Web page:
Brief History of the Melkite Church

Unlike other Eastern churches, Catholic or Orthodox, the Melkite Church is not a national church. In the canonical acceptation of the word, it is a particular Church, spread throughout the Middle East and throughout a diaspora of ever increasing extent.

The Melkite Church is the legitimate heir of the three apostolic sees of Alexandria, Antioch, and Jerusalem. Its origins are inextricably bound up with the preaching of the Gospel in the Greco-Roman world of the Eastern Mediterranean, and with the extension of Christianity beyond the limits of the Empire. The Melkite Church owes its character as a particular church to two loyalties; one to the Empire of Byzantium and the other to the first seven ecumenical councils. It was only towards the end of the fifth century that it took the name of Melkite.

The arrival of the Moslem Arabs in 639 jeopardized the position of the Melkites who were suspected by their new rulers of being agents of the Byzantines. The hierarchical and administrative structure of the Melkite Church became almost completely disjointed because of its dependence on Constantinople. A large wave of Greek emigration followed which resulted in a major reduction in Church membership. Syrian (Melkite) monasteries appeared in the region of Rome, and several popes of the 7th and 8th centuries were of Syrian origin – Pope Theodore († 649) born in Jerusalem; John V († 686) born in Antioch; Sergius († 701) born to a Syrian family in Sicily; Sissinius († 708); Constantine († 715); and Gregory III († 741). All claimed themselves of the Syrian Chalcedonian Church.

During this period, the Melkite Church contributed writers to the Universal Church whose influence in theology and liturgy continues to the present time. Saint Sophronius of Jerusalem and Saint Climacus died early in this period. Saint Andrew of Crete, made famous by his Great Canon of penance, was born in Damascus in 660 and began his religious life among the clergy of Jerusalem. It is also believed that Saint Maximus the Confessor was of Syrian origin. Saint John the Damascene (675-735), born in Damascus, first served in the administration of the Ummeyad Caliph before retiring to Saint Saba where he wrote his triple defense of the Holy Images, his theological Somme, as well as several writings in poetry and music that went into the Byzantine liturgy and whose most famous is the Easter Canon. His competitor in hymnographic composition was his adopted brother, Cosmos, who later became Bishop of Maiouma in Gaza. In this movement of the defense of icons and liturgy, the two “Grapti” brothers, Theodore and Theophanus, played a major role. There is also the Bishop of Harran in Syria, Theodore AbuQurra (740-820), whose very person represents the first attempt at adapting and inserting Chalcedonian Christianity in the Arab-Moslem environment.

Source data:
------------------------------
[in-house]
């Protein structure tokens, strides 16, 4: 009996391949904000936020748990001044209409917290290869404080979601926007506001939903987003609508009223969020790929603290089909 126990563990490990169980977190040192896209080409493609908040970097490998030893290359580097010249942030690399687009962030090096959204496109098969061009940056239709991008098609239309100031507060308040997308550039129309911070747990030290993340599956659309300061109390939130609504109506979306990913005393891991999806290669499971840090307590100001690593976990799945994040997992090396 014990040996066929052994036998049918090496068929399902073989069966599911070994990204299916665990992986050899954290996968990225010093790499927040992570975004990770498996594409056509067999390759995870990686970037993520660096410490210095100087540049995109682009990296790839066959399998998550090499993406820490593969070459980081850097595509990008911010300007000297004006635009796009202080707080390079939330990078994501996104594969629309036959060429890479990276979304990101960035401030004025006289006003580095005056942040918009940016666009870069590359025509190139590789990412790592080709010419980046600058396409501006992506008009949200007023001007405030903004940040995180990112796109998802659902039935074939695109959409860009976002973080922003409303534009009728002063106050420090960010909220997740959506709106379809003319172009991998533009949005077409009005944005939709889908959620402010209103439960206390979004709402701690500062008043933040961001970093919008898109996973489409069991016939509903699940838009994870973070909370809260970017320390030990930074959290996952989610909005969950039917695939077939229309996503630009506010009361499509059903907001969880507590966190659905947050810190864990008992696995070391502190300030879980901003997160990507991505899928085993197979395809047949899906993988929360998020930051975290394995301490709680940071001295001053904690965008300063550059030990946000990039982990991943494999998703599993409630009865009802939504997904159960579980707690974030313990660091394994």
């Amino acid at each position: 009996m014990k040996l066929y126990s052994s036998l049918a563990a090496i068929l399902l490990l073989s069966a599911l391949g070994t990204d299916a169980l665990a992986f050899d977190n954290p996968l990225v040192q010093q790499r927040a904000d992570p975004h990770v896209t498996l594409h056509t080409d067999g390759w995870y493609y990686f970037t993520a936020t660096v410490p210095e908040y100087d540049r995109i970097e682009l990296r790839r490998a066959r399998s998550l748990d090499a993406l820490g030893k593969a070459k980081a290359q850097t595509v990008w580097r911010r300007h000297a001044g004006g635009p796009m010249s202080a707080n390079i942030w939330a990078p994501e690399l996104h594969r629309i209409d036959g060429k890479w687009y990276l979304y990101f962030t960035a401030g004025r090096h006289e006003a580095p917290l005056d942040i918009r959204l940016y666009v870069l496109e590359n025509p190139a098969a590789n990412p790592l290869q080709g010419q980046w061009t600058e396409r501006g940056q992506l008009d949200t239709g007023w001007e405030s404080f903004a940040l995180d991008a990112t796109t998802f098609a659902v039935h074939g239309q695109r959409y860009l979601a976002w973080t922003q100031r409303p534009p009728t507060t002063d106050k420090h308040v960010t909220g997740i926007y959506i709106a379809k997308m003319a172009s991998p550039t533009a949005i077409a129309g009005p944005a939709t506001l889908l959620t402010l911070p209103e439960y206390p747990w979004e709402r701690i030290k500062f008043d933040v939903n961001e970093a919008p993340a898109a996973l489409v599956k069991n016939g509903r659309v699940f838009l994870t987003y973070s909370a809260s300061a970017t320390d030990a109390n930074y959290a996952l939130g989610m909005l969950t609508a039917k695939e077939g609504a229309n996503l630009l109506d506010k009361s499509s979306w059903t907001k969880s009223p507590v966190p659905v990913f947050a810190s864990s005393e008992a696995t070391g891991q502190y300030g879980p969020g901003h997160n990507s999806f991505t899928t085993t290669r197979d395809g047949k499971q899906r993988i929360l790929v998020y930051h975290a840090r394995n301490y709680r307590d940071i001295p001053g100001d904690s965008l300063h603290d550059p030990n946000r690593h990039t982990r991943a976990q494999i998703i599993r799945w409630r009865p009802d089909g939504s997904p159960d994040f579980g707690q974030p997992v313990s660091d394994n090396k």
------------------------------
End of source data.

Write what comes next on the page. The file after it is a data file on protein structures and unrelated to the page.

By 1724 certain members of the Melkite Church obtained unity with Rome, whereby they received the name Greek Melkite Catholic Church.

Today, sociologically speaking, the Melkite Church offers an astonishing ethnic homogeneity. Its patriarch, its episcopate, its clergy both regular and secular, its faithful all speak the languages of their new homelands – the United States of America, Latin America, Europe, Australia, and elsewhere. Today, the Melkites number about two million.

From the spiritual point of view, the Melkite Church gave many Saints and Doctors to the Catholic Church. It professes the Seven Sacraments and celebrates the Liturgies of St. John Chrysostom and St. Basil the Great. Once a year it celebrates the Liturgy of the Apostle James. On a daily basis, the Melkite Church implores the devotion of the Matins, Five hours and Vespers. The Melkites share with the Orthodox and Catholic Churches the Great Lent, the Apostle Lent, the Mother of God Dormition Lent, and the Advent Lent. *

* Melkite Greek Catholic Church information center –